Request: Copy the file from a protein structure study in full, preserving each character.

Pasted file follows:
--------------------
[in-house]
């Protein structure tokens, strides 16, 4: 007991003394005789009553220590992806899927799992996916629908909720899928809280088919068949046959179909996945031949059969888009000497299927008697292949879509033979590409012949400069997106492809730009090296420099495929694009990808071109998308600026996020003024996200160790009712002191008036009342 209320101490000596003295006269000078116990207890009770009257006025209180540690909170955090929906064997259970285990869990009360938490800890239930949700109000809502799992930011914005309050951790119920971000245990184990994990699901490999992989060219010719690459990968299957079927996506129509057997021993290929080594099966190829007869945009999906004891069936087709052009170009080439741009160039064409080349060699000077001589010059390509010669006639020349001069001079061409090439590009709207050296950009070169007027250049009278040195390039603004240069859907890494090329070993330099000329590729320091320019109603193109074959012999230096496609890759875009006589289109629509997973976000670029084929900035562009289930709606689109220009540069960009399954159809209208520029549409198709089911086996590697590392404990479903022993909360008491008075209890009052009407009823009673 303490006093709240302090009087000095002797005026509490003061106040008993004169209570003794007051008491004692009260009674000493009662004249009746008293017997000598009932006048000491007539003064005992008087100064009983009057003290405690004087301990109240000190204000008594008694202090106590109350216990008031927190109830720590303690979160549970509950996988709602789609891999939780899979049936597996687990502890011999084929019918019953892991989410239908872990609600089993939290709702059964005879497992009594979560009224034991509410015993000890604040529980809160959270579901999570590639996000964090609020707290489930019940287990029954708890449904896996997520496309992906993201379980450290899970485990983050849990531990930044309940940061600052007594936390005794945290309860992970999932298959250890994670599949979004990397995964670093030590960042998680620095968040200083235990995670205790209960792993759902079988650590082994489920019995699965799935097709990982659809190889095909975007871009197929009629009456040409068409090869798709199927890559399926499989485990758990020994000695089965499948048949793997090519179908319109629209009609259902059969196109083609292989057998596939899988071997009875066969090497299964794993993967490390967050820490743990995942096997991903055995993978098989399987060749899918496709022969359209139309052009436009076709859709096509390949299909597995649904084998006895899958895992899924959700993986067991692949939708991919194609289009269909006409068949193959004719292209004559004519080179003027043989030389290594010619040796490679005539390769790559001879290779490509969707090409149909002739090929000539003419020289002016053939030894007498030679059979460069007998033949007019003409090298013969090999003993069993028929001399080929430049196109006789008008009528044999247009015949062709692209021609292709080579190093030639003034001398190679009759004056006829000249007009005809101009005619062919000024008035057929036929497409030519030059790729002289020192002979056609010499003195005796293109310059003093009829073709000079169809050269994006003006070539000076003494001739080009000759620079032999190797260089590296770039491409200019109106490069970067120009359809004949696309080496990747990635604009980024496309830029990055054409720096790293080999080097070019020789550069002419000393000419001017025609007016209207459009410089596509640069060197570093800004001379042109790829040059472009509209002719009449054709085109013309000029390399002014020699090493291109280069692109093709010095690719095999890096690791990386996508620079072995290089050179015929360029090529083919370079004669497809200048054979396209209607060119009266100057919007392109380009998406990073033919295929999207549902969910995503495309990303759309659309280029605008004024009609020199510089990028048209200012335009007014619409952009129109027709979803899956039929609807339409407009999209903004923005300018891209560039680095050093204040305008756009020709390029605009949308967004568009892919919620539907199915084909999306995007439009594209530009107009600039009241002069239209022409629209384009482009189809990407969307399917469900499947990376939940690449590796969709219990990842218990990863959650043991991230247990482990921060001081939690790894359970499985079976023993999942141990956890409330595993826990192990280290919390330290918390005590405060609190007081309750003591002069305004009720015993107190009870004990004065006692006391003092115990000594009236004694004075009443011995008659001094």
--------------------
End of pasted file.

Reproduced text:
[in-house]
């Protein structure tokens, strides 16, 4: 007991003394005789009553220590992806899927799992996916629908909720899928809280088919068949046959179909996945031949059969888009000497299927008697292949879509033979590409012949400069997106492809730009090296420099495929694009990808071109998308600026996020003024996200160790009712002191008036009342 209320101490000596003295006269000078116990207890009770009257006025209180540690909170955090929906064997259970285990869990009360938490800890239930949700109000809502799992930011914005309050951790119920971000245990184990994990699901490999992989060219010719690459990968299957079927996506129509057997021993290929080594099966190829007869945009999906004891069936087709052009170009080439741009160039064409080349060699000077001589010059390509010669006639020349001069001079061409090439590009709207050296950009070169007027250049009278040195390039603004240069859907890494090329070993330099000329590729320091320019109603193109074959012999230096496609890759875009006589289109629509997973976000670029084929900035562009289930709606689109220009540069960009399954159809209208520029549409198709089911086996590697590392404990479903022993909360008491008075209890009052009407009823009673 303490006093709240302090009087000095002797005026509490003061106040008993004169209570003794007051008491004692009260009674000493009662004249009746008293017997000598009932006048000491007539003064005992008087100064009983009057003290405690004087301990109240000190204000008594008694202090106590109350216990008031927190109830720590303690979160549970509950996988709602789609891999939780899979049936597996687990502890011999084929019918019953892991989410239908872990609600089993939290709702059964005879497992009594979560009224034991509410015993000890604040529980809160959270579901999570590639996000964090609020707290489930019940287990029954708890449904896996997520496309992906993201379980450290899970485990983050849990531990930044309940940061600052007594936390005794945290309860992970999932298959250890994670599949979004990397995964670093030590960042998680620095968040200083235990995670205790209960792993759902079988650590082994489920019995699965799935097709990982659809190889095909975007871009197929009629009456040409068409090869798709199927890559399926499989485990758990020994000695089965499948048949793997090519179908319109629209009609259902059969196109083609292989057998596939899988071997009875066969090497299964794993993967490390967050820490743990995942096997991903055995993978098989399987060749899918496709022969359209139309052009436009076709859709096509390949299909597995649904084998006895899958895992899924959700993986067991692949939708991919194609289009269909006409068949193959004719292209004559004519080179003027043989030389290594010619040796490679005539390769790559001879290779490509969707090409149909002739090929000539003419020289002016053939030894007498030679059979460069007998033949007019003409090298013969090999003993069993028929001399080929430049196109006789008008009528044999247009015949062709692209021609292709080579190093030639003034001398190679009759004056006829000249007009005809101009005619062919000024008035057929036929497409030519030059790729002289020192002979056609010499003195005796293109310059003093009829073709000079169809050269994006003006070539000076003494001739080009000759620079032999190797260089590296770039491409200019109106490069970067120009359809004949696309080496990747990635604009980024496309830029990055054409720096790293080999080097070019020789550069002419000393000419001017025609007016209207459009410089596509640069060197570093800004001379042109790829040059472009509209002719009449054709085109013309000029390399002014020699090493291109280069692109093709010095690719095999890096690791990386996508620079072995290089050179015929360029090529083919370079004669497809200048054979396209209607060119009266100057919007392109380009998406990073033919295929999207549902969910995503495309990303759309659309280029605008004024009609020199510089990028048209200012335009007014619409952009129109027709979803899956039929609807339409407009999209903004923005300018891209560039680095050093204040305008756009020709390029605009949308967004568009892919919620539907199915084909999306995007439009594209530009107009600039009241002069239209022409629209384009482009189809990407969307399917469900499947990376939940690449590796969709219990990842218990990863959650043991991230247990482990921060001081939690790894359970499985079976023993999942141990956890409330595993826990192990280290919390330290918390005590405060609190007081309750003591002069305004009720015993107190009870004990004065006692006391003092115990000594009236004694004075009443011995008659001094």